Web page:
CO2 injection conducted in 100 meters below and 10 meters above the shale layer and this layer permeability heterogeneity causes a low gas rise in the gas front. So, in order to gas penetrate into the low permeable zone, high amount of penetration exist in the contact between this layers and injection well and low penetration in the contact between high permeable layer and injection well. So, the CO2 injection rate is considered lowly. The same as other miscible gas EOR methods, CO2 can increase bubble point pressure due to the solubility of the gas in the oil. By this, the enriched oil moves towards the production well. Because of pressure depletion below the bubble point in the vicinity of the production well gas is liberated from oil and production gas oil ratio (GOR) increases. Gas injectivity is always an important factor through EOR operation that depends on rock and fluid properties, reservoir and injection pressure difference as well as injection rate. At the beginning of simulation, gas injectivity increases, while production GOR increment is low. Therefore, miscible CO2 injection in high volume is not afforded to maintain the reservoir pressure. Furthermore, methane mole fraction in produced gas decreases from 62% to 36% and heptane plus component mole fraction in produced oil decreased from 48% to 35% which is showing high CO2 mole percent in produced gas and oil. At last, noting that miscible CO2 injection recovery factor is obtained 48.74% till the end of simulation time.

These mentioned explanations are obvious in Figures 4-6.

Tertiary Recovery: Water-Alternating-Carbon Dioxide Injection (WAG)

In this process, the bulk of oil-carbon dioxide that has a good mobility (k/μ), is displaced by injected water. The mobility ratio which is created between injected fluid and reservoir oil assists to create a stable movement of the two fronts. Injection rate was applied as the main injection control agent, which the optimum rate of continuous carbon dioxide gas injection was used. The various ratio of water to gas injection including 1, 2 and 4 which are equivalent to water injection rates of 28.25 SCM/Day, 56.5 SCM/Day, and 113 SCM/Day respectively were simulated. By the way, water to gas injection ratio of 4 yields the highest recovery factor. While the gas injection rate is 12,000 SCM/Day for one year then water injection rate is 113 SCM/Day for one year and this will be repeated on a period for 5 cycles (10 years). Cycles more than 5, due to the thickness of the formation causes gas carry over in higher parts, while, cycles less than 5 contributes to high water cut in the wells. In the last thirty years simulation time, with water flooding will be continued with a constant flow rate of 113 SCM/Day.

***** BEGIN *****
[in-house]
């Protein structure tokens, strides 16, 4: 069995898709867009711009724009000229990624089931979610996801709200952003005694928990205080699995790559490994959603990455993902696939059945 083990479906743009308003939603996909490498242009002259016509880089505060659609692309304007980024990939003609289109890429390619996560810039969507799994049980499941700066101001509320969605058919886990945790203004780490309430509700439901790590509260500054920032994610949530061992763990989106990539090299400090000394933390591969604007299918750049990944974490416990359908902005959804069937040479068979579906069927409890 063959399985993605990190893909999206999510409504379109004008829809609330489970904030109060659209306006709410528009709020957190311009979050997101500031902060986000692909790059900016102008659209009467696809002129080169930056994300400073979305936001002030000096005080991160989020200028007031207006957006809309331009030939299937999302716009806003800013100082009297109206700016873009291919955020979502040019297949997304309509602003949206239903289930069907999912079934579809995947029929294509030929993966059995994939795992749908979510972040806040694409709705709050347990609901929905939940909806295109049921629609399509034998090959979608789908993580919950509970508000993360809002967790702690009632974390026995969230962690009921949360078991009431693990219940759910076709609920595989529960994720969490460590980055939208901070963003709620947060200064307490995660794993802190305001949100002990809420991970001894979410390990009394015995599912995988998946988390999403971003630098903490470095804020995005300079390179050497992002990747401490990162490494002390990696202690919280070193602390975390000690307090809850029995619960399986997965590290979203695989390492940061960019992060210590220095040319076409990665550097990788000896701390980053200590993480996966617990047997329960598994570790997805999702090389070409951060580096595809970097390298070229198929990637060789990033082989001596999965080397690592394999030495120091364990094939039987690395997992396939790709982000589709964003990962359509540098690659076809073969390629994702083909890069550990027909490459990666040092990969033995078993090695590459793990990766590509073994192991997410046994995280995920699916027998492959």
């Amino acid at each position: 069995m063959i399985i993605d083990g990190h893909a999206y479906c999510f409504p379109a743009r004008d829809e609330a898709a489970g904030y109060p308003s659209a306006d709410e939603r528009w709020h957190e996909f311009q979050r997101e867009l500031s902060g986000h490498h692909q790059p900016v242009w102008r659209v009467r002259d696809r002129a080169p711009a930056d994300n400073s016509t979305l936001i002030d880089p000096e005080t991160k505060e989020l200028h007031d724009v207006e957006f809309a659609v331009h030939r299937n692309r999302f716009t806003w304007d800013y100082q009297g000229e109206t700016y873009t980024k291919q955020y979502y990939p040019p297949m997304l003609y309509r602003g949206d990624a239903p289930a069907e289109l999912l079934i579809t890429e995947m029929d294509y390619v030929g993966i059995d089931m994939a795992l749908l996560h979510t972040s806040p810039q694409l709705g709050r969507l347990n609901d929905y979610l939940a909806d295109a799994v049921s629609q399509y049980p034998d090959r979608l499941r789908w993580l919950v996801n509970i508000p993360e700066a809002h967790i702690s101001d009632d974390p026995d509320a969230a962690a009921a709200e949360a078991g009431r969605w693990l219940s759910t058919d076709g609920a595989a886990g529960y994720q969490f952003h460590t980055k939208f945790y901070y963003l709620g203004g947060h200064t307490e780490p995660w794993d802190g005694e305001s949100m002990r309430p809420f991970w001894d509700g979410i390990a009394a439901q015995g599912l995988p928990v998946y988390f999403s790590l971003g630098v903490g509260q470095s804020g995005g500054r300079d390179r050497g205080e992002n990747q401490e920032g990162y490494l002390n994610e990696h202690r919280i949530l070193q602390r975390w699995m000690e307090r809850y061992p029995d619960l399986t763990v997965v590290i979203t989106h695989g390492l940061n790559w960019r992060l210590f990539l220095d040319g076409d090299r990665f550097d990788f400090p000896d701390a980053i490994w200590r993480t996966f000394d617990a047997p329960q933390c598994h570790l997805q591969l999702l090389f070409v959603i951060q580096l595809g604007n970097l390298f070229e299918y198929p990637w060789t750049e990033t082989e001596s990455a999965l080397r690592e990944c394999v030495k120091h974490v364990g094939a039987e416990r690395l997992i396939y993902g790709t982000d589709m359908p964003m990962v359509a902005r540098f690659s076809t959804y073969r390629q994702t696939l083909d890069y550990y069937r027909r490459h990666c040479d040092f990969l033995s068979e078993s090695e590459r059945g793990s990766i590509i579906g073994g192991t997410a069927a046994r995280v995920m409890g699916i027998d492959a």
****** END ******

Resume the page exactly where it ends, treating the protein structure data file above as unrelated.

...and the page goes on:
Figure 4. (a) Injection well bottom hole pressure and carbon dioxide mole fraction in produced gas; (b) Total aquifer water volume into the oil zone and GOR vs. time under three miscible carbon dioxide injection scenarios.

Figure 5. Injection well bottom hole pressure, well injectivity, and production well gas oil ratio vs. time under optimum miscible carbon dioxide injection scenario.


Figure 6. (a) Gas production rate and carbon dioxide and methane mole fraction in produced gas; (b) Total gas production, heptane plus component mole fraction in produced oil and total well water cut vs. time under optimum miscible carbon dioxide injection scenario.

Moreover, the solution gas-oil ratio rise compared to the other alternating injections is minimal. Most remarkable point in the three intended scenarios is that water production rate in the last twenty years of the simulation is close to each other. In contrast, water cut in the early years of the simulation is not identical since water injection was carried out in the low permeable layers. Finally, the ratio of water to gas injection was selected as 4 for an optimum process. It is worth noting that, higher injection rates, limits the influence of aquifer rate invading into the oil zone, while, water injection pressure is high enough. In different scenarios of WAG, gas failures and GOR began to increase in periods occurred near the same time. The rate of GOR increment in different scenarios is very slow, for instance, in water to gas injection ratio of 4, GOR from 98.2 SCMg/SCMo reaches to 100.2 SCMg/SCMo.